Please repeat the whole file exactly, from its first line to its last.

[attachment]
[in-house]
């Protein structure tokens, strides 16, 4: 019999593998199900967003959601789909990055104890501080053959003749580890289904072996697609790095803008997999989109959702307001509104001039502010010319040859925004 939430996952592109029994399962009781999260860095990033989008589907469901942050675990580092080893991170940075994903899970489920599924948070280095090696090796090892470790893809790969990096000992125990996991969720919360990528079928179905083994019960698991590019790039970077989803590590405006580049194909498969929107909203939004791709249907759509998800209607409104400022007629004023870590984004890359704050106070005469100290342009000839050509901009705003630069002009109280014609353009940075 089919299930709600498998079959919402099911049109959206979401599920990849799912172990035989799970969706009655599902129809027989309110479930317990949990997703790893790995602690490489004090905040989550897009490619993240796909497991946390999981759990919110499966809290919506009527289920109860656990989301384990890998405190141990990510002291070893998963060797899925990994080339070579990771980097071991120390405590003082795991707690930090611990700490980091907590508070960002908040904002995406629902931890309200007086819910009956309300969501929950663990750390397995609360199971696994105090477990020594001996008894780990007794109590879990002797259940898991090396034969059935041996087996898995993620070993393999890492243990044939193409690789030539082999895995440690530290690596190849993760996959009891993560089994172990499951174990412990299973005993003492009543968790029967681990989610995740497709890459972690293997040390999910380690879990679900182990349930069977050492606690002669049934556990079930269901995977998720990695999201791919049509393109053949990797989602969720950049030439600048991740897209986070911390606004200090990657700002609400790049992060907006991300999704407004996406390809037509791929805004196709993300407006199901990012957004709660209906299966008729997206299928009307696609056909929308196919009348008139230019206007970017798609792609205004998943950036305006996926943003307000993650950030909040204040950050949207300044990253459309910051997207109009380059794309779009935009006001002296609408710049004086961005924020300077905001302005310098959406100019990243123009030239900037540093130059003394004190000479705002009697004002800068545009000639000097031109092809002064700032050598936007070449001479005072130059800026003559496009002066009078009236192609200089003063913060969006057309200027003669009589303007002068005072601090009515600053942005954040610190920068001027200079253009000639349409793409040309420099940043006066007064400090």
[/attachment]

[in-house]
């Protein structure tokens, strides 16, 4: 019999593998199900967003959601789909990055104890501080053959003749580890289904072996697609790095803008997999989109959702307001509104001039502010010319040859925004 939430996952592109029994399962009781999260860095990033989008589907469901942050675990580092080893991170940075994903899970489920599924948070280095090696090796090892470790893809790969990096000992125990996991969720919360990528079928179905083994019960698991590019790039970077989803590590405006580049194909498969929107909203939004791709249907759509998800209607409104400022007629004023870590984004890359704050106070005469100290342009000839050509901009705003630069002009109280014609353009940075 089919299930709600498998079959919402099911049109959206979401599920990849799912172990035989799970969706009655599902129809027989309110479930317990949990997703790893790995602690490489004090905040989550897009490619993240796909497991946390999981759990919110499966809290919506009527289920109860656990989301384990890998405190141990990510002291070893998963060797899925990994080339070579990771980097071991120390405590003082795991707690930090611990700490980091907590508070960002908040904002995406629902931890309200007086819910009956309300969501929950663990750390397995609360199971696994105090477990020594001996008894780990007794109590879990002797259940898991090396034969059935041996087996898995993620070993393999890492243990044939193409690789030539082999895995440690530290690596190849993760996959009891993560089994172990499951174990412990299973005993003492009543968790029967681990989610995740497709890459972690293997040390999910380690879990679900182990349930069977050492606690002669049934556990079930269901995977998720990695999201791919049509393109053949990797989602969720950049030439600048991740897209986070911390606004200090990657700002609400790049992060907006991300999704407004996406390809037509791929805004196709993300407006199901990012957004709660209906299966008729997206299928009307696609056909929308196919009348008139230019206007970017798609792609205004998943950036305006996926943003307000993650950030909040204040950050949207300044990253459309910051997207109009380059794309779009935009006001002296609408710049004086961005924020300077905001302005310098959406100019990243123009030239900037540093130059003394004190000479705002009697004002800068545009000639000097031109092809002064700032050598936007070449001479005072130059800026003559496009002066009078009236192609200089003063913060969006057309200027003669009589303007002068005072601090009515600053942005954040610190920068001027200079253009000639349409793409040309420099940043006066007064400090």